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Academy Priorities Highlighted in Overview to Senate HELP Committee on Older Americans Act

Published March 20, 2024

The Academy continues to advocate for Older Americans Act programs, which is the primary vehicle for delivering social and nutrition programs to older adults. On March 19, 2024, the Academy submitted the following for consideration to the U.S. Senate Committee on Health, Education, Labor and Pensions:

The Academy of Nutrition and Dietetics appreciates the opportunity to share priorities for the Older Americans Act (OAA) with U.S. Senate staff members in preparation for reauthorization of the Act. Representing more than 112,000 registered dietitian nutritionists (RDNs), nutrition and dietetic technicians, registered (NDTRs), and advanced-degree nutritionists, the Academy is the largest association of food and nutrition professionals in the United States. We are committed to accelerating improvements in the nation’s health and well-being through food and nutrition.

In the 2020 reauthorization, malnutrition reduction was named an official purpose for OAA nutrition programs and has become a routine part of program participant screening. The Academy seeks continuing improvement on:

  • Effective screening and referral to nutrition counseling and medical nutrition therapy provided by RDNs;
  • The provision of nutrition counseling, especially to those in areas with limited access to services; and
  • Reaching more participants with medically tailored meals and culturally appropriate meals. 

With the current interest in Food as Medicine initiatives, it is an opportunity to celebrate the success of OAA nutrition programs and to consider how to better serve participants. Given that MNT services are covered by Medicare for those with diabetes and renal disease, improved coordination with Centers for Medicare & Medicaid Services (CMS) could allow for this service to be covered through Medicare. Currently, access to nutrition counseling competes with funding for meals. Improved coordination by CMS and Administration for Community Living (ACL) could open the door for medically tailored meals that better meet the needs of those diagnosed with diabetes and renal disease. There are inconsistent and limited efforts to ensure those that qualify for medical nutrition therapy (MNT) are provided the service.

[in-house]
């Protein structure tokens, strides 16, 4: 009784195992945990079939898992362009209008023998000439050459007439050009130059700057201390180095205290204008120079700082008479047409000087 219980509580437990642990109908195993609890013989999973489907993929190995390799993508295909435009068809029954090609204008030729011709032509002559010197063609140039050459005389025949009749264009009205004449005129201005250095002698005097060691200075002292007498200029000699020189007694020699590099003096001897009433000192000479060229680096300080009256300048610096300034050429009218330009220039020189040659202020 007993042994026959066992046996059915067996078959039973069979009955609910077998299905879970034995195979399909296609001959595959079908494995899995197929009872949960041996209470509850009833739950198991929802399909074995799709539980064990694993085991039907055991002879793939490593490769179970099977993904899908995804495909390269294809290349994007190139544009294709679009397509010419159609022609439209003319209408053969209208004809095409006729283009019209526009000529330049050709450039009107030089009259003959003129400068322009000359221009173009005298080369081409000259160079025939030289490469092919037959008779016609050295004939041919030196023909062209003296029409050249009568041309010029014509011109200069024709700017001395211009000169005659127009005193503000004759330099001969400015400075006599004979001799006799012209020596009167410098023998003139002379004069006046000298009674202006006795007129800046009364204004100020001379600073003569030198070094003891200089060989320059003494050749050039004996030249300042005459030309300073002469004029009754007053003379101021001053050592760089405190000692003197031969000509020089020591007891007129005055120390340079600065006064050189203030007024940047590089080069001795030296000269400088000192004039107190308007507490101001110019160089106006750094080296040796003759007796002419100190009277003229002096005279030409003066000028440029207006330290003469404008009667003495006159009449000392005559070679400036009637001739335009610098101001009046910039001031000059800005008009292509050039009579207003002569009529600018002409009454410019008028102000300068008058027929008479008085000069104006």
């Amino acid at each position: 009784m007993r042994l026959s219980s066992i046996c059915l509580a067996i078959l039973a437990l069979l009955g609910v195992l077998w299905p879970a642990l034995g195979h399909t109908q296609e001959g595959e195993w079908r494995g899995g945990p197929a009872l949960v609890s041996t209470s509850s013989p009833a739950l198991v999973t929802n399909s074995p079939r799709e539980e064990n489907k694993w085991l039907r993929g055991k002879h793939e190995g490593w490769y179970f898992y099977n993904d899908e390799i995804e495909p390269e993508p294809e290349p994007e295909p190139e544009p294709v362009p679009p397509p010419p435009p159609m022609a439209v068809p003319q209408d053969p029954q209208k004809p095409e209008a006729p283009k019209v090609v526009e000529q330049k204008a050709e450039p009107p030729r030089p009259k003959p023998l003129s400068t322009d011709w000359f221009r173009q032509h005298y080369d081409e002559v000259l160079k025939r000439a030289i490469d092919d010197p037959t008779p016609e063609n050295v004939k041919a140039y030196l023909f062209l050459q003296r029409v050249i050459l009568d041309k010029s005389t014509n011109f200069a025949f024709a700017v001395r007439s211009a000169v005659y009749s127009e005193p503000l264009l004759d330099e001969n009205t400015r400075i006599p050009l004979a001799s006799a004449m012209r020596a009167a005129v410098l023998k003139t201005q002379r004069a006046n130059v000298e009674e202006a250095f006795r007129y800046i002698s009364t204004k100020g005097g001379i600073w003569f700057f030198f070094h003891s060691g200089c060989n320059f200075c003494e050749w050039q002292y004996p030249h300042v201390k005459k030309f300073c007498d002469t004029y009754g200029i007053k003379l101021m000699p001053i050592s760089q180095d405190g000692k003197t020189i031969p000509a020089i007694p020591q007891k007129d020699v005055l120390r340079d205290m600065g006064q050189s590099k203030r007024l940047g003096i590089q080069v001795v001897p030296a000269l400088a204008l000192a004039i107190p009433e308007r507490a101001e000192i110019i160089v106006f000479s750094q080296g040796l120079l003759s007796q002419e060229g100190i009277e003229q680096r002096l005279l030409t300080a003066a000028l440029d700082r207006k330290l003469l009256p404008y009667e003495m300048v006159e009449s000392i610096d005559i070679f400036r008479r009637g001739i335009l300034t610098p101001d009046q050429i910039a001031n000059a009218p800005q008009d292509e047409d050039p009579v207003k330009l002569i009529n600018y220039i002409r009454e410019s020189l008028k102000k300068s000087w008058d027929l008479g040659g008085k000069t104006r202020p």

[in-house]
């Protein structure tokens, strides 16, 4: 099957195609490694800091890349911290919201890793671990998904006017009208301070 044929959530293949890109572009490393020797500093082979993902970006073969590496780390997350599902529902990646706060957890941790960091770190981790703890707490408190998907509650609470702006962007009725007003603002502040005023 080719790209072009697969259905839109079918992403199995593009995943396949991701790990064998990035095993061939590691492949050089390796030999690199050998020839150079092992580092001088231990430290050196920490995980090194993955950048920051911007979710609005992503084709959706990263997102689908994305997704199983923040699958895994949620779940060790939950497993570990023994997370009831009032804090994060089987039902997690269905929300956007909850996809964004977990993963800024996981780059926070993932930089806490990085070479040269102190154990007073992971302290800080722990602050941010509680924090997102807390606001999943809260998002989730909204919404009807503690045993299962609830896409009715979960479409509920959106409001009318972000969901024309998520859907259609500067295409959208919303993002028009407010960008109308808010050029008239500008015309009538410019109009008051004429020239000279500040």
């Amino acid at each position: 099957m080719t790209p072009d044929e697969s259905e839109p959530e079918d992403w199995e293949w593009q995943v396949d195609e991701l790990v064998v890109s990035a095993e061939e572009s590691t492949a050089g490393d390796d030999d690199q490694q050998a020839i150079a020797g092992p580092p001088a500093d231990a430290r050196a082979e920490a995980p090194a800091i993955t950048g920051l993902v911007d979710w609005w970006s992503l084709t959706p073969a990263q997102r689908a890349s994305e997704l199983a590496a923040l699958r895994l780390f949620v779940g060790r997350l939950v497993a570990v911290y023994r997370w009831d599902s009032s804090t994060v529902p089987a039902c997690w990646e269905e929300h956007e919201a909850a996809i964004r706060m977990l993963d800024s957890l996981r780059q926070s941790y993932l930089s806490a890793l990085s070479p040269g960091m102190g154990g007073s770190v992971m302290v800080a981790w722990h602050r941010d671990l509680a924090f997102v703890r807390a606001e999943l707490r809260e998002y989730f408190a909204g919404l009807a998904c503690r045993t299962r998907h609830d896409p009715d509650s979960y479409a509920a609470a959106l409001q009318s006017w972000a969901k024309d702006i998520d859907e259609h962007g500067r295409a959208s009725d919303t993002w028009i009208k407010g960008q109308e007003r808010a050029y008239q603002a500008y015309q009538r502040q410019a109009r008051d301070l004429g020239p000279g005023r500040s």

We strongly encourage improvements in care transitions and efforts to ensure that as seniors return home from hospital stays that meals are resumed in a timely manner. Malnutrition identified during hospital stays can continue to be addressed by meal providers with registered dietitian nutritionists on staff.

Finally, the Academy encourages the consideration of the high percentages of persons with disabilities who participate in OAA programs: 24% of those ages 65 to 74 years and 46% of those 75 years and older present with disabilities. Transportation to senior centers for those who participate in congregate meal dining needs to be improved and expanded to ensure eligible seniors can participate in meal and other beneficial programs and connections.

To achieve these priorities and others, the Academy will join with other organizations to assure adequate levels of funding for nutrition programs. We look forward to continuing engagement in the process.

The Older Americans Act authorizes providers of congregate and home-delivered meal programs to offer nutrition education and screening, assessment, and nutrition counseling. As primary prevention and health promotion, nutritional counseling has been found to lessen chronic disease risk and to address nutrition problems that can lead to more serious and costly conditions and adverse events. When provided by registered dietitians, nutrition counseling and other forms of MNT, including nutritional assessment and nutritional therapy services, can slow the progression and reduce symptoms of chronic diseases.

Given the positive impact of nutritional assessment and counseling, both on health outcomes for older adults and on health care costs, the Academy supports the inclusion of language in the reauthorization of OAA that ensures that qualified nutrition staff, including registered dietitians, is included at the local, regional, state and federal levels of the aging network so that cost-effective nutrition services and evidence-based programs result.

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